|Ratio between the peak upstroke (rate of rise of the action potential) to peak downstroke (rate of fall of the action potential).
|Average ratio between Euclidean distance of a branch and its path length.
|Maximum euclidean distance (μm)
|Maximum Euclidean distance from the soma to all nodes.
|Normalized cortical depth
|Depth of the cell soma normalized between pia (0) and white matter (1).
|Number of points where a process splits into two daughter processes.
|Number of processes attached to the soma.
|Average ratio between the diameter of a daughter branch and its parent branch.
The cell summary cards display the results of the selections specified by the filters and the parallel coordinate plot. You can sort the cards according to any cell feature by using the drop-down menus on the top right. For example, the figure below shows cards sorted in ascending value of the Parent:Daughter cell feature.
Each card provides a short summary of cell properties as well as links to pages with detailed information on the electrophysiology data and, when available, the morphology data.
The cards display the following information. For more details on the properties, see the Documentation.
|Species of recorded cell.
|Unique cell identifier.
|Brain region of recorded cell.
|Cortical layer of recorded cell.
|Status of dendritic spines.
|Transgenic driver of reporter expression (mouse cells only).
|Expression of transgenic reporter (mouse cells only).
|Age and sex of donor (human cells only).
|Disease state of donor (human cells only).
|Short pulse thumbnail (red)
|Single action potential elicited by a short (3 ms) square current injection.
|Long pulse thumbnail (blue)
|Subthreshold, threshold, and suprathreshold responses to a sustained (1 s) square current injection.
|Link to page displaying the electrophysiology experiment results and, when they are available, neuronal model simulations.
|The 2D projection of the neuron reconstruction shows dendrites in red, apical dendrite in orange and axon in blue.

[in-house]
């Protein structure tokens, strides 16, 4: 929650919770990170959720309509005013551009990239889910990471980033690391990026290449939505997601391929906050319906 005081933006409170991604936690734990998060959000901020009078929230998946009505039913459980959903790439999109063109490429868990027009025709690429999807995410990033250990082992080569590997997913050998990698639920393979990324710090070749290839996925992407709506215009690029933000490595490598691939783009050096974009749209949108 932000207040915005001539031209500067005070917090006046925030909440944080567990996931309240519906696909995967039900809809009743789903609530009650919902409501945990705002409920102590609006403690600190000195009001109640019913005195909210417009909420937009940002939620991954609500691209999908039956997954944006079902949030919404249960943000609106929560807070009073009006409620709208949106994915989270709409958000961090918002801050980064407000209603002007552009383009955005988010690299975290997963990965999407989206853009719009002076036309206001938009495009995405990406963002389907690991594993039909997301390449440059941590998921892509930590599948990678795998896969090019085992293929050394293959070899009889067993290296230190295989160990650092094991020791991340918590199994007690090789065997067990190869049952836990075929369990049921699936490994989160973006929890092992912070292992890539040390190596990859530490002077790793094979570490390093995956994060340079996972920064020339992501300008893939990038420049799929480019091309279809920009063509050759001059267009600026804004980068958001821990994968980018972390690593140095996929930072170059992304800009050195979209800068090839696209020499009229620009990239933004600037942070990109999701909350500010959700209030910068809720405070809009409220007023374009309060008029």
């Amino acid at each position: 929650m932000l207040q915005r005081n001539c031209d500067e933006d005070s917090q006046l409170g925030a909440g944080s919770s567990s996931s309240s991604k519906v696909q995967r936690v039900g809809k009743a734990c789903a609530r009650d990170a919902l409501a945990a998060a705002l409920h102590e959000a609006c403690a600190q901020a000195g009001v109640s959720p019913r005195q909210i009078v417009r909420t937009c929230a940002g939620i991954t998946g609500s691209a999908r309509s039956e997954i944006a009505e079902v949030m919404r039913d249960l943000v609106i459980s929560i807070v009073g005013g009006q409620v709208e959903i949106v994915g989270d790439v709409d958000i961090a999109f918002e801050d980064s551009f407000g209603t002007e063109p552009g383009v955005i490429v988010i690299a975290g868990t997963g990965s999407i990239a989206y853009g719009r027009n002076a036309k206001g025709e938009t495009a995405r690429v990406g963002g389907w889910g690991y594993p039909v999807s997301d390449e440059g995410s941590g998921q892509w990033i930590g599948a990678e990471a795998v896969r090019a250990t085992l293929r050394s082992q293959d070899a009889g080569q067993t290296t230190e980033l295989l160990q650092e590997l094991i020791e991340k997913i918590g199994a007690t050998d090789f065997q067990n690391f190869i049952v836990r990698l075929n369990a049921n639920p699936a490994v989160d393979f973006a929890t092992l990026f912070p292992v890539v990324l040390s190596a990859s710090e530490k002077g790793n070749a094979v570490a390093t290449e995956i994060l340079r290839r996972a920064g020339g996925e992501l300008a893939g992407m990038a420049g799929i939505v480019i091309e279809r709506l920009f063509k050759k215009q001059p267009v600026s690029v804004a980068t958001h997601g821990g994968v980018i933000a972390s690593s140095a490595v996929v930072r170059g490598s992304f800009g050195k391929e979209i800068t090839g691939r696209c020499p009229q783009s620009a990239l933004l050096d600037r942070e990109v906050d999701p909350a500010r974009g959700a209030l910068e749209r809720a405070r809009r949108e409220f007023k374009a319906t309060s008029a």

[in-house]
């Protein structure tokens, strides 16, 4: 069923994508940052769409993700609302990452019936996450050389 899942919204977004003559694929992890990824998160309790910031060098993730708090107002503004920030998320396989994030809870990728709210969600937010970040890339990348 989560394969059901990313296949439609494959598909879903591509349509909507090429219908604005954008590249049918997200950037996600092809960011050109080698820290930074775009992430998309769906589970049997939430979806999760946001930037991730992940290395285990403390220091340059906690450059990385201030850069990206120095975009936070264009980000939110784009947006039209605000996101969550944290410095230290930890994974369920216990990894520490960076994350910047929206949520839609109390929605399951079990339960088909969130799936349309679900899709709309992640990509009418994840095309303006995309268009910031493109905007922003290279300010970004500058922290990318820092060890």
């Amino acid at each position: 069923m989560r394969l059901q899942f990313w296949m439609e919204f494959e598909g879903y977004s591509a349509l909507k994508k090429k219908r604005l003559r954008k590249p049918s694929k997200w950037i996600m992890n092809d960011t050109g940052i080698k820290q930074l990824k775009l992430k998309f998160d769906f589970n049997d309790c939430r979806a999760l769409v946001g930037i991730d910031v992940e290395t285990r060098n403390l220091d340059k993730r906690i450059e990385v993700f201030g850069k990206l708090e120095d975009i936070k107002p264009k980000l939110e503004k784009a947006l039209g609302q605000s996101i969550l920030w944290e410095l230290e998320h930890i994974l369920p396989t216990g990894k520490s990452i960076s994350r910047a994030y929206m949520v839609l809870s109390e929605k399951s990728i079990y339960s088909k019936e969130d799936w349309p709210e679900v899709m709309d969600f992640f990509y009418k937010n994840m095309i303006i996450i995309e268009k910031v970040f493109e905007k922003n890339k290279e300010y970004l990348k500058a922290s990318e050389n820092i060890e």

The scale on the right represents the normalized cortical depth, from white matter to pia. The histogram shows the density of neuronal processes as a function of depth.|
|Morphology link|Like to page displaying morphology properties of the cell when they are available.|
The electrophysiology details page gives you access to the available electrophysiology information for a given cell. The top section of the page provides a summary of the cell properties, while the second allows you view the traces recorded for different stimulus types. For details on the experimental methods, see the Documentation.
The following discussion explains how to use the different menus and controls on the page to view and download the electrophysiology data. If neuronal models are available for that cell, you can choose to view the simulated data on the page and also download the model parameters. See also the Data access and download section.
- Select Stimulus type: A drop-down menu from which you can select the stimulus type and see the resulting Cell Response.
- Select Neuronal Model: When available, neuronal models have been run on the data and when selected will open below the recorded Cell Response.
- Download Data: This link will download the .nwb file with the data from this experiment. For more information, see [here] FIX (http://ihelp.corp.alleninstitute.org/display/celltypes/API).
- Select Sweep: Select sweeps will be available for you to inspect from this view. As you hover your mouse over each colored square, not only do you see the resulting graphs change to reflect the sweep selected, but you also will see sweep metadata (Sweep #, Stimulus amplitide ¶ and # of spikes) listed below the squares. Once you click on a colored square, you can use left/right arrow keys to move between the sweeps.
- Slider Bar: This feature allows you to zoom in and out of the Stimulus, Cell Response and Model views by clicking and dragging on the arrows.
- Stimulus: The stimulus injected into the cell.
- Cell Response: The response of the cell to the injected stimulus.
Different sets of stimulation waveforms were used in order to:
- Interrogate intrinsic membrane mechanisms that underlie the input/output function of neurons
a. Linear and non-linear subthreshold properties
b. Action potential initiation and propagation
- Understand aspects of neural response properties in vivo
a. Stimulation frequency dependence (theta vs. gamma) of spike initiation mechanisms
b. Ion channel states due to different resting potentials in vivo
- Construct and test computational models of varying complexity emulating the neural response to stereotyped stimuli